RSNO Music Director Thomas Søndergård will work with the “...undisputed queen of violin-playing…” Anne-Sophie Mutter next week as he replaces composer Krzysztof Penderecki on the podium for two dates in Scotland.
Penderecki has had to withdraw from his scheduled performance with the RSNO due to personal reasons, and Søndergård is happy to accept the opportunity to work with one of the world’s great soloists.
The programme for Anne-Sophie Mutter in Concert, on Friday 30 November at the Usher Hall, Edinburgh and Saturday 1 December (7.30pm) at the Glasgow Royal Concert Hall, remains unchanged, Krzysztof Penderecki’s post-romantic Violin Concerto No2 Metamorphosen, a work dedicated to and championed by the soloist, followed by Tchaikovsky’s fateful Symphony No5, performed in the month of its 130th anniversary.
RSNO Music Director Thomas Søndergård: “It is regrettable that maestro Penderecki is now unable to join the Orchestra for these concerts. However, I am delighted that I have been able to make myself available for this. I adore Anne-Sophie Mutter’s playing and am hugely looking forward to her performances with the RSNO.”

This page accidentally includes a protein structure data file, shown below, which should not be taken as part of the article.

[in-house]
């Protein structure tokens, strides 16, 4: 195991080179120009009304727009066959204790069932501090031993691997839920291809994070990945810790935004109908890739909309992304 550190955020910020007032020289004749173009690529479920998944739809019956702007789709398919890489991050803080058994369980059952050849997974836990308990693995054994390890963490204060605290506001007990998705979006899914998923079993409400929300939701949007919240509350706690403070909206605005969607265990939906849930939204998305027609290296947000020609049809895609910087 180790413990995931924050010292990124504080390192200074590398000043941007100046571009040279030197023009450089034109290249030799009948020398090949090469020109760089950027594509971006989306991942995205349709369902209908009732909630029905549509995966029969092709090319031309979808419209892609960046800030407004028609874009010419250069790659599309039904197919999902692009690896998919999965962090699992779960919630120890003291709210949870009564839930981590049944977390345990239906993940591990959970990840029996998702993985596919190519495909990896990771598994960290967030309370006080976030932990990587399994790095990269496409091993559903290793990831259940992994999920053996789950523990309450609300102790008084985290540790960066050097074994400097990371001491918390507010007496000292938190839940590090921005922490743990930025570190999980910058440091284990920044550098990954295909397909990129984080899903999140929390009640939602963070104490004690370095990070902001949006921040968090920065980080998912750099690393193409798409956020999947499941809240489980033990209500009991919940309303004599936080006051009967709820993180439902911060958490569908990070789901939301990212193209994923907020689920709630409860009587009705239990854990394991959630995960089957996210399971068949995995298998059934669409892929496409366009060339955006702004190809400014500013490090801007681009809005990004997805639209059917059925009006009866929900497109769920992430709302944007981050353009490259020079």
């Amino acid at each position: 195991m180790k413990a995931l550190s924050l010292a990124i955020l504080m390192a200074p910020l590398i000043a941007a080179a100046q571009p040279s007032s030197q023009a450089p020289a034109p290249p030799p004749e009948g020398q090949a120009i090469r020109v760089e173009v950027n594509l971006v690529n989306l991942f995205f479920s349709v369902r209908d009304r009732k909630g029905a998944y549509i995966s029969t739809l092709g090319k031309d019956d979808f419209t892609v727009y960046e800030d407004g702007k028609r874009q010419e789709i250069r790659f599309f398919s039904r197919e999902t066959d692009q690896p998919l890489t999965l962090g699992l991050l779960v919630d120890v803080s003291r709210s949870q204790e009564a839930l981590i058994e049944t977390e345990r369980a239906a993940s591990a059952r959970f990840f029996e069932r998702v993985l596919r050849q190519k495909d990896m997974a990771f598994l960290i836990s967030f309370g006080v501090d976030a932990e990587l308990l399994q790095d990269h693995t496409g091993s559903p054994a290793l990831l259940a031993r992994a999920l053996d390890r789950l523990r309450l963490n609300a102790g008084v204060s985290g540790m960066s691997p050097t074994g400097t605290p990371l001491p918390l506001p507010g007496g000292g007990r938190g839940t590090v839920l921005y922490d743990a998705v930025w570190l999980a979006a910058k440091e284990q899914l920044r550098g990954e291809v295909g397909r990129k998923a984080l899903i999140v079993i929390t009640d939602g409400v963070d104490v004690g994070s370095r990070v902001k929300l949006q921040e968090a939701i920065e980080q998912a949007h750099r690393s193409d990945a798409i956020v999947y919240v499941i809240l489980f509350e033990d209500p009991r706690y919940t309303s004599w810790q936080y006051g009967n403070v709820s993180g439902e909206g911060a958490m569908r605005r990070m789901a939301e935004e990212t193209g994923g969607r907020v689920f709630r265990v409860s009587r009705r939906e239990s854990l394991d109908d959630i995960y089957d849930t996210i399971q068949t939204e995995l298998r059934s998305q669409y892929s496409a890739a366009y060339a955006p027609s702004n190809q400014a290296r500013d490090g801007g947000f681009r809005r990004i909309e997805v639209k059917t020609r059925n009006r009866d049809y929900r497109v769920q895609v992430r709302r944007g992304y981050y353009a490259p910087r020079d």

Violin soloist Anne-Sophie Mutter: “I look forward with happy anticipation to my first concert with Thomas Søndergård. Krzysztof Penderecki‘s Violin Concerto No2, Metamorphosen is a towering project, and has been my companion since the premiere in 1995.
“It is a work close to my heart to play this unique piece in Scotland. In Edinburgh I already offered in 2015, at the summer festival the Nonet for Two String Quartets and Double Bass by Sir Andre Previn and thereby met a knowledgeable and simultaneously appreciative public. I hope to deepen my relationship with the Scottish concert audiences with Penderecki’s Metamorphosen.”
The Times, who called Anne-Sophie Mutter, “…the undisputed queen of violin-playing…” described her performance on the recording of the concerto with the London Symphony Orchestra as, “The Mutter style typically mixes steely authority with febrile emotion. Nothing dislodges her assertive technique, certainly not in the eclectic, often neo-romantic, highly coloured music written by Penderecki…”